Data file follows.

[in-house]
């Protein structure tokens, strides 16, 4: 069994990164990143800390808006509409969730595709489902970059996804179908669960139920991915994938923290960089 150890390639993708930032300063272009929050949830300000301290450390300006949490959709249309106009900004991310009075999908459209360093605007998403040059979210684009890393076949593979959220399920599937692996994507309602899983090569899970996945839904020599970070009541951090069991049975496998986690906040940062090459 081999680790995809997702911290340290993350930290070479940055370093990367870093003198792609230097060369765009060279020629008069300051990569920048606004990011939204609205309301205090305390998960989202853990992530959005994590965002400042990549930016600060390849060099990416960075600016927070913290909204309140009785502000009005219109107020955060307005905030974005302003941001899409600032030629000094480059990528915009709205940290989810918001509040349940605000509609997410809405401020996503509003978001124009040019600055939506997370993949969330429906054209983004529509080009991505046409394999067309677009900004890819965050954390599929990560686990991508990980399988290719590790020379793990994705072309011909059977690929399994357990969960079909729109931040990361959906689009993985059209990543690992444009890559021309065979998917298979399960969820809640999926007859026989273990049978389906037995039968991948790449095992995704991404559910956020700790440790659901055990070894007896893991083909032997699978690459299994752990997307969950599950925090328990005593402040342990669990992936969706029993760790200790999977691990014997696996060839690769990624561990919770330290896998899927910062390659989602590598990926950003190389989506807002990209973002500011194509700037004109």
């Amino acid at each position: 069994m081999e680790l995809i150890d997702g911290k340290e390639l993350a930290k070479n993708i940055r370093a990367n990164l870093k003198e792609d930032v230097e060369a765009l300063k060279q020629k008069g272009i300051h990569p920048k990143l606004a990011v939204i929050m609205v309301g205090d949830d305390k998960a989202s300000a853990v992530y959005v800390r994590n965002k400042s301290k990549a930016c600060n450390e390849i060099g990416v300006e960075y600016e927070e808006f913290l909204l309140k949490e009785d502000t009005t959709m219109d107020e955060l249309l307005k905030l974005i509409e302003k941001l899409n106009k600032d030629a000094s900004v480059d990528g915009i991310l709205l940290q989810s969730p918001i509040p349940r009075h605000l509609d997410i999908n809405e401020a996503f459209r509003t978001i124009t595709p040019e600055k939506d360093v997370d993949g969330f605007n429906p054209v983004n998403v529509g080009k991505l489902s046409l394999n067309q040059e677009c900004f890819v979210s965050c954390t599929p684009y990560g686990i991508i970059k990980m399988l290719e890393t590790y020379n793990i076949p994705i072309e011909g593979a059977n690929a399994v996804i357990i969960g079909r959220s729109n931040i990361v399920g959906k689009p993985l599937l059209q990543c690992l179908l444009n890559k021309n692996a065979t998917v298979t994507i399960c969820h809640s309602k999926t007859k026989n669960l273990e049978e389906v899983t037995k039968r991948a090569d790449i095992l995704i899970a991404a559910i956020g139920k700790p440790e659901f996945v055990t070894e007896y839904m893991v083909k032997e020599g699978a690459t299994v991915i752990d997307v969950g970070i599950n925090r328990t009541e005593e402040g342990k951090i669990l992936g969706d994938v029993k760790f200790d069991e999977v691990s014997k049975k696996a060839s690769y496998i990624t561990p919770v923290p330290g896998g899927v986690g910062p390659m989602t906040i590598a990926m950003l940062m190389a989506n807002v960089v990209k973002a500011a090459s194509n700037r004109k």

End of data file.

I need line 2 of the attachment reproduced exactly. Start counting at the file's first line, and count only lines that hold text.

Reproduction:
């Protein structure tokens, strides 16, 4: 069994990164990143800390808006509409969730595709489902970059996804179908669960139920991915994938923290960089 150890390639993708930032300063272009929050949830300000301290450390300006949490959709249309106009900004991310009075999908459209360093605007998403040059979210684009890393076949593979959220399920599937692996994507309602899983090569899970996945839904020599970070009541951090069991049975496998986690906040940062090459 081999680790995809997702911290340290993350930290070479940055370093990367870093003198792609230097060369765009060279020629008069300051990569920048606004990011939204609205309301205090305390998960989202853990992530959005994590965002400042990549930016600060390849060099990416960075600016927070913290909204309140009785502000009005219109107020955060307005905030974005302003941001899409600032030629000094480059990528915009709205940290989810918001509040349940605000509609997410809405401020996503509003978001124009040019600055939506997370993949969330429906054209983004529509080009991505046409394999067309677009900004890819965050954390599929990560686990991508990980399988290719590790020379793990994705072309011909059977690929399994357990969960079909729109931040990361959906689009993985059209990543690992444009890559021309065979998917298979399960969820809640999926007859026989273990049978389906037995039968991948790449095992995704991404559910956020700790440790659901055990070894007896893991083909032997699978690459299994752990997307969950599950925090328990005593402040342990669990992936969706029993760790200790999977691990014997696996060839690769990624561990919770330290896998899927910062390659989602590598990926950003190389989506807002990209973002500011194509700037004109």